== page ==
People may permanently store memories in their brains, even if they cannot consciously recall them, according to a study by Duke University Medical Center researchers.
"This finding provides insight into a fundamental neurological process and also may help us develop a tool for identifying so-called lost memories," said Roberto Cabeza, Ph.D., a member of the research team and associate professor of psychology and neuroscience in the Duke Center for Cognitive Neuroscience.
One possible future practical application of such a "memory tool" may be as a lie detector, the researchers suggest.
The team's findings were published in the May 24, 2006 edition of the Journal of Neuroscience.
The National Institutes of Health funded the study, which builds on the Duke team's earlier research on episodic memory processes.
In the current study, Cabeza and his colleagues used a sophisticated imaging technique to detect brain activity in the medial temporal lobes (MTL) of test subjects exposed to "new" and "old" experiences. Located deep inside the brain, the MTL is known to play a role in a person's ability to determine whether something happened in the past.
The researchers first showed 16 study subjects a list of words. The subjects were then placed in a device called a magnetic resonance imaging scanner and shown another list of words, some of them "old" words previously viewed and others "new" words not previously viewed. The researchers observed brain activity, by measuring changes in blood flow picked up by the scanner, while participants looked at the words one at a time.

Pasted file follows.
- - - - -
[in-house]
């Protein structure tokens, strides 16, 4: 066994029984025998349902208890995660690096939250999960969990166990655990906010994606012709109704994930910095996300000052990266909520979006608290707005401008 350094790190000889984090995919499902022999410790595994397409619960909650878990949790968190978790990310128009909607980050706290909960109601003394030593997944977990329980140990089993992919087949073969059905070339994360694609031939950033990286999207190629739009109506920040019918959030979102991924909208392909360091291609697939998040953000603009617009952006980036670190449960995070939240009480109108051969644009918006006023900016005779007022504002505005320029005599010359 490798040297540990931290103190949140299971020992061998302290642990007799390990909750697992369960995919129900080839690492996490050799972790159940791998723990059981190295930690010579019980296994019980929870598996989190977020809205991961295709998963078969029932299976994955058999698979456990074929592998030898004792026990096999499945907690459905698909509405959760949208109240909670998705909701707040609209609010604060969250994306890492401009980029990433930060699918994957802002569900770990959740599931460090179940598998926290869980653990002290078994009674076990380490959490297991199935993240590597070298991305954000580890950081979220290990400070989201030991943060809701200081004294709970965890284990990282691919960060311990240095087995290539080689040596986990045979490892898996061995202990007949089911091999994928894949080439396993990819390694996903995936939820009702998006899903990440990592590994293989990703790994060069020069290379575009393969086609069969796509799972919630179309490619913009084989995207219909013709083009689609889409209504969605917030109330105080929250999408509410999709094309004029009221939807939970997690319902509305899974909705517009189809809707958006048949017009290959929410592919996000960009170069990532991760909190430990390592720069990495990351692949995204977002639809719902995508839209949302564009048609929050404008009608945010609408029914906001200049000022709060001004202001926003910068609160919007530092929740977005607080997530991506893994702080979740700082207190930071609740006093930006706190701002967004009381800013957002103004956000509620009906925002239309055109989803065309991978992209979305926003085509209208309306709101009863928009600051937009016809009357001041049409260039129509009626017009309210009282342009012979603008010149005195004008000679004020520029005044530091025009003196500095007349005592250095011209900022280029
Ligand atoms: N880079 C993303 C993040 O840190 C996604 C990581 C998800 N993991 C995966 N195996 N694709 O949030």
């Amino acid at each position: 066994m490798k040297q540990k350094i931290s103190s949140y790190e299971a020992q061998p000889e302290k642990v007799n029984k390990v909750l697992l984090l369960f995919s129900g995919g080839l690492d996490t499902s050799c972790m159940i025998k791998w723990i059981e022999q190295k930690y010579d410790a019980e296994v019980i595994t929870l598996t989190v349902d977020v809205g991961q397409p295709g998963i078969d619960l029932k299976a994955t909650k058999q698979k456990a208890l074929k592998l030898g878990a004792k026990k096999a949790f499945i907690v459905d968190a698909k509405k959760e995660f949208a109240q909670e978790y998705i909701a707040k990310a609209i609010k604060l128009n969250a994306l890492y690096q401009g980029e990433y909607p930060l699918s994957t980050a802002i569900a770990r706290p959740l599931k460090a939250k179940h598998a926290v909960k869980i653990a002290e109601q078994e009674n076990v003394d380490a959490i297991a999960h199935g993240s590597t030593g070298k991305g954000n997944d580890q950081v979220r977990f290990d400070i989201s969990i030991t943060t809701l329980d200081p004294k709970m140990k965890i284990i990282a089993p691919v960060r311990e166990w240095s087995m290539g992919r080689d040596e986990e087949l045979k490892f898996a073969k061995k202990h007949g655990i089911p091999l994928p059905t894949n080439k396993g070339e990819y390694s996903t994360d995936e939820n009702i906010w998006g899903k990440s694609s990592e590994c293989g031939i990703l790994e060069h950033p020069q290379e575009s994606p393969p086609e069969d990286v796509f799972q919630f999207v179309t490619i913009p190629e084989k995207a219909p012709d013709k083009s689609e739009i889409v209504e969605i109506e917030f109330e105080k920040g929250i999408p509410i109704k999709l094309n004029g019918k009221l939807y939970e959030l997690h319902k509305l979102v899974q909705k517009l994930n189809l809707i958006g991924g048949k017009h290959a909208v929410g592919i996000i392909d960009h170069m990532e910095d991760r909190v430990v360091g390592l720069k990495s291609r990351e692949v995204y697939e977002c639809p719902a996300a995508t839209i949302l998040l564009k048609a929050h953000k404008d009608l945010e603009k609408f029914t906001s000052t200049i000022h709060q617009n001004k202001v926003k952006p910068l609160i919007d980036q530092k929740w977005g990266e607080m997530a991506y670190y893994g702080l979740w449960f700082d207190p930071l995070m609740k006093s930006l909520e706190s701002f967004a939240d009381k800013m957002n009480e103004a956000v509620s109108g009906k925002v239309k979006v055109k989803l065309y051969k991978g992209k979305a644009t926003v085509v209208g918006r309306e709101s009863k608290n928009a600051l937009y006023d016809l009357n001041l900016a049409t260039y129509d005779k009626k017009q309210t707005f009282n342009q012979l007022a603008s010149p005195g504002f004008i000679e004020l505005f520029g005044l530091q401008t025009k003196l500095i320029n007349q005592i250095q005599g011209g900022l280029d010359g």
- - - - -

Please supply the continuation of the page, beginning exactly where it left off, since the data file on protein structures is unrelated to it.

When subjects viewed an old word, they exhibited heightened activity in the rear portion of the MTL, whether or not they correctly stated that the word was old, Cabeza said. "This indicates that the brain has the correct answer even if we don't consciously think we've seen the word before," he said.
So why would a person make a mistake when asked about an event's oldness, if his or her brain holds the correct answer?
The researchers found that when a subject correctly reported seeing a "new" word, the scanner indicated that there was heightened activity mainly in a front portion of the MTL, rather than in the rear portion, as happens with old words. But when a subject mistakenly classified as new a word that was actually old, activity increased in both parts of the MTL, Cabeza said. This may lead the MTL to give mixed messages, resulting in an incorrect conscious response, he said.
Other participants in this research included Steven E. Prince and Mathias S. Fleck of Duke, and Sander M. Daselaar of the University of Amsterdam.
Source: Duke University
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